Fuglsang dragged the break back to the U.S. national champion and the group continued with a shrinking advantage.
Hincapie was the only one of the leaders who was constantly at the front. “You want everybody to work, especially today because it was so hard and windy,” he said. “I had good legs today; unfortunately we didn’t make it, but I gave it everything I had. It was just relentless all day long, up and down. It was like slow torture all day, even for the guys in the break.”
Ten miles later, Schleck blew up, dropping off the back of the break. Now just Hincapie, Fuglsang, Rabou, Wilson and McCartney remained.
Approaching the final KOM before the Big Bear climb, the gap fell under two minutes and RadioShack began what appeared to be coordinated attacks, in the break and the chase group.
“That’s all you can do, man,” Horner said. “A lot of the stages are hard but none of them are hard enough. That was a big ring climb pretty much, except for the very start.”
While The Shack’s Horner and Janez Brajkovic traded jumps out of the chase, McCartney jumped ahead of the break. J-Mac’s attack shed Fugsland and Rabou but Hincapie and Wilson clung to his wheel.
On the upper slopes of the crowd-lined climb, which topped out at 7,120 feet before descending to Big Bear Lake, Brajkovic continued to throw in attacks off the front of the chase group, marked by Garmin-Transistions’s Danielson and HTC-Columbia’s Tony Martin and Tejay Van Garderen.
We were down to three guys,” Peiper added. “Martin and Tejay held it together on those climbs in the last 50 kilometers; they bridged every gap. Every time The Shack went one of them went with them, and closed it down, and then started riding again. And this happened time after time. They were absolutely amazing. Mick Rogers didn’t have to lift a finger the whole day.”
Garmin’s Ryder Hesjedal countered a Brajkovic move and Horner dodged a running fan in a red unitard to get on Hesjedal’s wheel. But HTC-Columbia brought that pair back, too.
All the aggression sucked in the Hincapie group with 25km to go, putting an end to all the hopes that drove the break for more than five hours.
As the three came back, UnitedHealthcare’s Marc De Maar — fifth on the GC — threw in a committed attack, opening a 45-second gap quickly, making him the virtual race leader with less than 20km to go.
The Rabobank team, which doesn’t have a rider in the top 20 on GC, probably regrets getting rid of De Maar to the American team. On the UHC team Web site, De Maar’s riding strength is described as: unpredictable, and he has been the sleeper at the top of the GC.
But the Dutchman could stay in the shadows no longer. Garmin’s Matt Wilson, apparently nicely recovered after spending much of the day in the breakaway, set out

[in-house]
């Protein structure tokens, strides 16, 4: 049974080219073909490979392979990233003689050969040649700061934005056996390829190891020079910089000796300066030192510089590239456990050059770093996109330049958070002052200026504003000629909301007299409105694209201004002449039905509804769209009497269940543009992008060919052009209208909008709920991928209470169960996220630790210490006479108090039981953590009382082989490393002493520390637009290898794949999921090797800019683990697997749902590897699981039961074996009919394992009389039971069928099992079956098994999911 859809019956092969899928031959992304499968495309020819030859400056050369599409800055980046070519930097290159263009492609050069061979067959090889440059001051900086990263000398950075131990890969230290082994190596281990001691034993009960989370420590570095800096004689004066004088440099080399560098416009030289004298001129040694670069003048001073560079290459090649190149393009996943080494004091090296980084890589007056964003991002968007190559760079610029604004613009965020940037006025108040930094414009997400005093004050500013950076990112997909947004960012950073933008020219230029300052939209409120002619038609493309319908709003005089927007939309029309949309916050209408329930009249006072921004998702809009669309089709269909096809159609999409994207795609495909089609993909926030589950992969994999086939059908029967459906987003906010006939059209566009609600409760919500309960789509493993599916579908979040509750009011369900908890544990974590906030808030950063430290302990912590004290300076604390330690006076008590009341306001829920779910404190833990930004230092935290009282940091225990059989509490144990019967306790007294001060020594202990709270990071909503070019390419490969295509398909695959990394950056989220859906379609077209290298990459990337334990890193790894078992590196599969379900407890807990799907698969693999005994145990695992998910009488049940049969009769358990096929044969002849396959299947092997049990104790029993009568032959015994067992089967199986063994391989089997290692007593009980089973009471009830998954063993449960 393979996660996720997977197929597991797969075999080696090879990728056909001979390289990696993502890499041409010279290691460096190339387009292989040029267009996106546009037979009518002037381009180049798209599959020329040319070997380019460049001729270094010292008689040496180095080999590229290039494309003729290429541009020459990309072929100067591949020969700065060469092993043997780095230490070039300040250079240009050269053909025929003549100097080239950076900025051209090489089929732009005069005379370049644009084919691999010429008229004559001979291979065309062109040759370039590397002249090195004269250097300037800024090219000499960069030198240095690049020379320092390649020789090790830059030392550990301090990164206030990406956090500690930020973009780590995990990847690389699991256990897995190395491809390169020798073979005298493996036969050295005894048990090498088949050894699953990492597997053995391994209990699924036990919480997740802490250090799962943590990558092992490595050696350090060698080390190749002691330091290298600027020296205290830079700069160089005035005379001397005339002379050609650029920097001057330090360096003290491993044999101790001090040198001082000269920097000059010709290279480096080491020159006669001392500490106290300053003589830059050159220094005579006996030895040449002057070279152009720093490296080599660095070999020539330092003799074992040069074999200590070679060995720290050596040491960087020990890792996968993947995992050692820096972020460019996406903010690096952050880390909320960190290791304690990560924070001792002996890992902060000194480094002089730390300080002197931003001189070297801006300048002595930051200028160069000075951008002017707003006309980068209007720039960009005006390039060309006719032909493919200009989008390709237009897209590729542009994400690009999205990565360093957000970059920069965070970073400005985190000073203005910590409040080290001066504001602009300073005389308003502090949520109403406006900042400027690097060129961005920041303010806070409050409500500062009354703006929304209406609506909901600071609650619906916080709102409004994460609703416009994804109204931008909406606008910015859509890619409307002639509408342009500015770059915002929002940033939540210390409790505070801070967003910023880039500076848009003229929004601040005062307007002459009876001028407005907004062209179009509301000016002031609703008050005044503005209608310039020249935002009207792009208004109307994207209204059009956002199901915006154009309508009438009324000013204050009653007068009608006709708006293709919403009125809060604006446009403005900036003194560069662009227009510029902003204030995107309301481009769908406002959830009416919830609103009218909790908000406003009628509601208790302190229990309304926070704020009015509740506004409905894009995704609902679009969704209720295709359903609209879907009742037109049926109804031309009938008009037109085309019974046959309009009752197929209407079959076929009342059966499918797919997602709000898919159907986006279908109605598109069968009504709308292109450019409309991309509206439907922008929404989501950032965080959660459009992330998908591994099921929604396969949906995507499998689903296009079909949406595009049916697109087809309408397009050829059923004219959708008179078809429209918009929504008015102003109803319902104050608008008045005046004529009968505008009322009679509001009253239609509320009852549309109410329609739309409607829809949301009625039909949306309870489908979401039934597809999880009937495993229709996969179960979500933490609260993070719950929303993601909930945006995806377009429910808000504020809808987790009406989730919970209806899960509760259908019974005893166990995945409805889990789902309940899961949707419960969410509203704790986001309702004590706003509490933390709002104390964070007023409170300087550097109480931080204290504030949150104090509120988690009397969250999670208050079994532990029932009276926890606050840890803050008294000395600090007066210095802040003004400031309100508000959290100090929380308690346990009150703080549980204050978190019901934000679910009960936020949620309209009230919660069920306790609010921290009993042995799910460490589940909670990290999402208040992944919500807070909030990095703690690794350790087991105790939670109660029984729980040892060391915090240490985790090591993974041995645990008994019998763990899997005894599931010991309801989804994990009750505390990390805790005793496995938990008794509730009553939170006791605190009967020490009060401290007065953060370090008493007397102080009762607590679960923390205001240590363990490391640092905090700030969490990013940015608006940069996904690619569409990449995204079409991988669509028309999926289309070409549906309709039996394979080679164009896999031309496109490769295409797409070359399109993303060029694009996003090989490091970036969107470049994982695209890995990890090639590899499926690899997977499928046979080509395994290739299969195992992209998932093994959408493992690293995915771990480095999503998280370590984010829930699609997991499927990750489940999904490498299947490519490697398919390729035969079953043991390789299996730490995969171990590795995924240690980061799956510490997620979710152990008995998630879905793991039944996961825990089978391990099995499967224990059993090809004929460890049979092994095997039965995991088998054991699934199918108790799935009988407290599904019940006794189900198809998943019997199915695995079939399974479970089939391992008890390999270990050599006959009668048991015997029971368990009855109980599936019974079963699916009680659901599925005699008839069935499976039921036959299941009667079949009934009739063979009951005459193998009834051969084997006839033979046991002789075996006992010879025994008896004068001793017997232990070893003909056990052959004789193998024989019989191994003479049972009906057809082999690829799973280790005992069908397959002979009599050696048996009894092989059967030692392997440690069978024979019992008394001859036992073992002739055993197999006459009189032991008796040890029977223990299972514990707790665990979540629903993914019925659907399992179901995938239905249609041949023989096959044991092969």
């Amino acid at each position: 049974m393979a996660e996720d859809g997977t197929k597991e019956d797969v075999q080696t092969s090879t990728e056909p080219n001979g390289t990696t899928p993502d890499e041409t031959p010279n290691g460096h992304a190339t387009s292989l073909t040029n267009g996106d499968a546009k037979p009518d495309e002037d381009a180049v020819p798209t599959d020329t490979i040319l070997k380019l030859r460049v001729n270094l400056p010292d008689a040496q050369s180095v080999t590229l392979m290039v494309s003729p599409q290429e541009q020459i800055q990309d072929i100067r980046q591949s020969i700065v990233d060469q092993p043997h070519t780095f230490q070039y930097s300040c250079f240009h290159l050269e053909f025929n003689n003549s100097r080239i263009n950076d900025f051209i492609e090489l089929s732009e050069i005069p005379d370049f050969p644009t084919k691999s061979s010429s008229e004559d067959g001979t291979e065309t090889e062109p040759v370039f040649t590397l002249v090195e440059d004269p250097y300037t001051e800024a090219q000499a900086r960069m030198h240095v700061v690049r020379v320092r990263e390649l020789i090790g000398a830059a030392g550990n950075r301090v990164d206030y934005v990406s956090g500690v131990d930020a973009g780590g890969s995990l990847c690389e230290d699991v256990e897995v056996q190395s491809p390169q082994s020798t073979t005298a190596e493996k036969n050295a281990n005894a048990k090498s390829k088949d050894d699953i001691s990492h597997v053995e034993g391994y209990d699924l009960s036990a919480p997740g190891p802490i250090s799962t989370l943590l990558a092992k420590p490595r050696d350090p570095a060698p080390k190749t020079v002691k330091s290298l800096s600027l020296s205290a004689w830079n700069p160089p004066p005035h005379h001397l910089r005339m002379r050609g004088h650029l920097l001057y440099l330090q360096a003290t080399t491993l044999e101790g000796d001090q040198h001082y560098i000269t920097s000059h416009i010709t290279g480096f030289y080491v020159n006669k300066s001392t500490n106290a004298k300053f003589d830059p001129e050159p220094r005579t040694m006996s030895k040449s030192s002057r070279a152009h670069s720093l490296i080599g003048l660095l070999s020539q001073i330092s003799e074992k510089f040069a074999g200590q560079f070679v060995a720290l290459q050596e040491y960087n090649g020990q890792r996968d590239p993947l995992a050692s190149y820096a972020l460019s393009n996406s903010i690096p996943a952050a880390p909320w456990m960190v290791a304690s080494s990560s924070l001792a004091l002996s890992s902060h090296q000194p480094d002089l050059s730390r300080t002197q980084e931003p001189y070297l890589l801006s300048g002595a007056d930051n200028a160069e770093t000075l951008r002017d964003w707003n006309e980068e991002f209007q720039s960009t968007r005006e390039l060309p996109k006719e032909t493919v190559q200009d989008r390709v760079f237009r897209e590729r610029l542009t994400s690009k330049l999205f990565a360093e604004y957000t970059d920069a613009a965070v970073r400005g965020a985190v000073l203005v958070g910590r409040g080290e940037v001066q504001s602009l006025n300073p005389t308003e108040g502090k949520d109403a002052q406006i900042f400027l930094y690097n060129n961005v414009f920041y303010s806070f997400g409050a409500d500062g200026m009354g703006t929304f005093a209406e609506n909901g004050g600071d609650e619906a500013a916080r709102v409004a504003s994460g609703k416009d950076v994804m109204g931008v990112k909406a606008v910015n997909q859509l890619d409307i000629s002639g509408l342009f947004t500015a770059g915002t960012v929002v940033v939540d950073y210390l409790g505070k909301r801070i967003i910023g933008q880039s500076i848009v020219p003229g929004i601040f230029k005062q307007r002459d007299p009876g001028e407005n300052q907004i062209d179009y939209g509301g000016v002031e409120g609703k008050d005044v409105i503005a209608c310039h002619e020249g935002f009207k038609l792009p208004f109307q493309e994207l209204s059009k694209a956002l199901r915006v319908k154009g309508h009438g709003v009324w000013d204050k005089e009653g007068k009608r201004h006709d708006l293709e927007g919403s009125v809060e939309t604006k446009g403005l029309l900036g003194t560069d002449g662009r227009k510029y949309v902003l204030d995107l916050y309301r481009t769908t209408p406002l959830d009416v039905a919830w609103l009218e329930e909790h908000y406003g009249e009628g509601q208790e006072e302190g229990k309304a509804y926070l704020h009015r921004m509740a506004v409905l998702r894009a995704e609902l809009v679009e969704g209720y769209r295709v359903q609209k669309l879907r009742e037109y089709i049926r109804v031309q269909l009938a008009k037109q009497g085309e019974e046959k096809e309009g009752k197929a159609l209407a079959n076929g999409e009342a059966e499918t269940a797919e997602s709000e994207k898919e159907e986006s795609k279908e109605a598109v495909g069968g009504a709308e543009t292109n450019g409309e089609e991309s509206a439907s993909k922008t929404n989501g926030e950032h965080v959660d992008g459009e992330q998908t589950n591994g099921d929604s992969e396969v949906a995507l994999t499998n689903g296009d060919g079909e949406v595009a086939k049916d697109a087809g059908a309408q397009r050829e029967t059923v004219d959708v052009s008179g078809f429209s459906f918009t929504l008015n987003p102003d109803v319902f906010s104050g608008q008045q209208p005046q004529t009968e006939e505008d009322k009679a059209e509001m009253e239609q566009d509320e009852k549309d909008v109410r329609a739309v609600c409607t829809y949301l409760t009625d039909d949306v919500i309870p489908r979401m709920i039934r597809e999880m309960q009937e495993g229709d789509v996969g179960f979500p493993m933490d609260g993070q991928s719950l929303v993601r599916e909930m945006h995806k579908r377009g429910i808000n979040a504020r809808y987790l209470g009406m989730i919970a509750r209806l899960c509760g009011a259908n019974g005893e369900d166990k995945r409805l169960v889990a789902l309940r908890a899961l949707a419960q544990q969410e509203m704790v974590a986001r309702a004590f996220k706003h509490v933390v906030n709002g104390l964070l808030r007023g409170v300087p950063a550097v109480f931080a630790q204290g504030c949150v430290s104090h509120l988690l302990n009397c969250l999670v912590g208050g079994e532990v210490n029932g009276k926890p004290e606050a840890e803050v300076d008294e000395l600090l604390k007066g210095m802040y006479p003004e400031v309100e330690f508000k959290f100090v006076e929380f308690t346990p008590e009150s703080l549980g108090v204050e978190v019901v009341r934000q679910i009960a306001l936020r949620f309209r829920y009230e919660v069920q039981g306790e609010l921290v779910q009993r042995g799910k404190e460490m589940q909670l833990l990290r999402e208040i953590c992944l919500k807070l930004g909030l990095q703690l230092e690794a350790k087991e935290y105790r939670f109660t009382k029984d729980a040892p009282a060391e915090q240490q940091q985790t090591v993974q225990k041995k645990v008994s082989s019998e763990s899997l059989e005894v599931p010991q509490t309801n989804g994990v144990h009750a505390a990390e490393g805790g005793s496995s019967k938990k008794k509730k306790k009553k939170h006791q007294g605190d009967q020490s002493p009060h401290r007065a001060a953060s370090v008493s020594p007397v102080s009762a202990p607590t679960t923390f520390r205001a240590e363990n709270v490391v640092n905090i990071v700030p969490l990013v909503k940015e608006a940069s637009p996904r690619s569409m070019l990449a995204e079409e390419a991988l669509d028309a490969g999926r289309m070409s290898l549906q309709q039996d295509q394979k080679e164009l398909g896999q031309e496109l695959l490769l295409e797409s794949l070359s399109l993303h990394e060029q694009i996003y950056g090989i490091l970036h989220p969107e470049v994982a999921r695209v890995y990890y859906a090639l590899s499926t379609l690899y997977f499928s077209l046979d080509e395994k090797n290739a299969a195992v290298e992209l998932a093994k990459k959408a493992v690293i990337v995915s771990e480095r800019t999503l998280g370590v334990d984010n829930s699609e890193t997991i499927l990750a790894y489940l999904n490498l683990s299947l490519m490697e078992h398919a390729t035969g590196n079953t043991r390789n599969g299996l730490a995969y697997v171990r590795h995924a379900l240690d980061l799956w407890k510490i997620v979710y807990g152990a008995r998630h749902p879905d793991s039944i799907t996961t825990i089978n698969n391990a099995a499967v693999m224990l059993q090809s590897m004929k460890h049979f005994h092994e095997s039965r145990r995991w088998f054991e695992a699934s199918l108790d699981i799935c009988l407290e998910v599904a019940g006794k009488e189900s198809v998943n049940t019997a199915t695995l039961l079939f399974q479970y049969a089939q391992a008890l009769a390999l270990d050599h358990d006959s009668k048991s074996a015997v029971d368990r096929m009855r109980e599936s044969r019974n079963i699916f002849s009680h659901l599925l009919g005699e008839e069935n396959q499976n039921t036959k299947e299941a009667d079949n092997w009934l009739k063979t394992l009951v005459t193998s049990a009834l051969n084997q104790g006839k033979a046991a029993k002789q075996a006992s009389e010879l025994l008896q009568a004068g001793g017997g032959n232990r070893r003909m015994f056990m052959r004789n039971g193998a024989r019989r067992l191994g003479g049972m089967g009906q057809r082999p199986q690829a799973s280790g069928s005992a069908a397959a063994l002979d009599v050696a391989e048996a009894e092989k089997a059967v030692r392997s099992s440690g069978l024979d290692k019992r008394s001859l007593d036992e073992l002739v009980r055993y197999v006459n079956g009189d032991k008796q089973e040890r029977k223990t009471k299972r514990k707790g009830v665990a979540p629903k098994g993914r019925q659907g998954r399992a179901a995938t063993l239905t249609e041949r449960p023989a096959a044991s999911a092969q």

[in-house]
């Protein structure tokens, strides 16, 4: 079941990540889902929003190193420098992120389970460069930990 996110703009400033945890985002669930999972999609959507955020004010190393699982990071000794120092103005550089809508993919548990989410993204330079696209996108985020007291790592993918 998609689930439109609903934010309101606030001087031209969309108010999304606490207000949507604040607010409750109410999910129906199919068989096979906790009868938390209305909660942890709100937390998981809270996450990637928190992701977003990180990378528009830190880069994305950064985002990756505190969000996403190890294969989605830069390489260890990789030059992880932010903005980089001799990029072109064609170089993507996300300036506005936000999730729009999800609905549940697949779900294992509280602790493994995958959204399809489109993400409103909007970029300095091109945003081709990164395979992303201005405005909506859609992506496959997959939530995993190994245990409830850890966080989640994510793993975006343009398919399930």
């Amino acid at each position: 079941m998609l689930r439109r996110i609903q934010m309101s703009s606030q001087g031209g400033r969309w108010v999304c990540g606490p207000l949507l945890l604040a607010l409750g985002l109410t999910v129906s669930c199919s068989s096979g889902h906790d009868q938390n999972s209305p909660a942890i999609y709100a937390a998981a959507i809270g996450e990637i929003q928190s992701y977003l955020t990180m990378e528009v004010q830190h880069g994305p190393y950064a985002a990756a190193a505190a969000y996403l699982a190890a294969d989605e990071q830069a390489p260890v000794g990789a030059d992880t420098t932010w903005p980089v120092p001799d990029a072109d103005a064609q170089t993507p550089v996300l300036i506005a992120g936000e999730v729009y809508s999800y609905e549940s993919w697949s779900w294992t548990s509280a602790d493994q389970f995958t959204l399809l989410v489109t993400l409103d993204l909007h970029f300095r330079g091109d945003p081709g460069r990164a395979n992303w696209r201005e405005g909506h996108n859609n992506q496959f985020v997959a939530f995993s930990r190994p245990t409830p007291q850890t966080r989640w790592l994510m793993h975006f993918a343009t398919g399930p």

after De Maar and caught him on the descent to Big Bear Lake.
The pair powered along the shore with a 35-second gap before HTC-Columbia got itself organized again and dragged them back to within striking distance, letting them dangle at 10 seconds. They snapped them up at the 1k kite as the road tilted up again to the Big Bear ski resort.
Rogers sat third behind two teammates, who kept the pace high well into the last kilometer, providing Sagan, Leipheimer and others with a shot at the stage win, but discouraging any attack that could produce real time gaps.
In the last 200 meters, Sagan, who won on a tough uphill finish Thursday, jumped past Rogers. The race leader was also passed by UnitedHealthcare’s Rory Sutherland.
“It was getting a little choppy,” Sutherland said, “and I had a few hits with Levi because he wanted Sagan’s wheel. I politely apologized and said that I was going to have that wheel and that if he wanted to sprint, he should do it behind me because I’m going to go for the win.”
Rogers’ time bonus was enough to end the tie at the top of the standings and move him 4 seconds ahead Zabriskie. Sutherland’s second place moved him past teammate de Maar and into fifth place on the GC.
“Everyone threw everything they had today,” Rogers said, “so I’m happy to hold on.”
With just 86 riders left in the race, every team is looking for some compensations. For the Canadian team Spidertech it was the performance of its U.S. rider Lucas Euser. “It was pretty rough today for us,” team member François Parisien said. “But Lucas was in the front group, so we’re in the game.”
Saturday’s stage 7 is the critical Los Angeles individual time trial. The 33.6-kilometer (20.9-mile) route is not the picturesque course the organizers had first envisioned at Venice Beach, but it remains critical to the GC race and is an unusual venue. The start and finish are at LA Live, the entertainment center that’s the crown jewel of AEG, the race owner. With 20 turns on each lap, along with two short climbs, it’s a TT course that demands good bike handling as well as outright strength. (Related: 2010 Tour of California route).
- 1. Peter Sagan
- 2. Rory Sutherland
- 3. Mick Rogers
- 4. Levi Leipheimer
- 1. Michael Rogers,
- 2. Dave Zabriksie at 4s
- 3. Peter Sagan at 9s
- 4. Leipheimer at 14s
- 5. Sutherland at 29s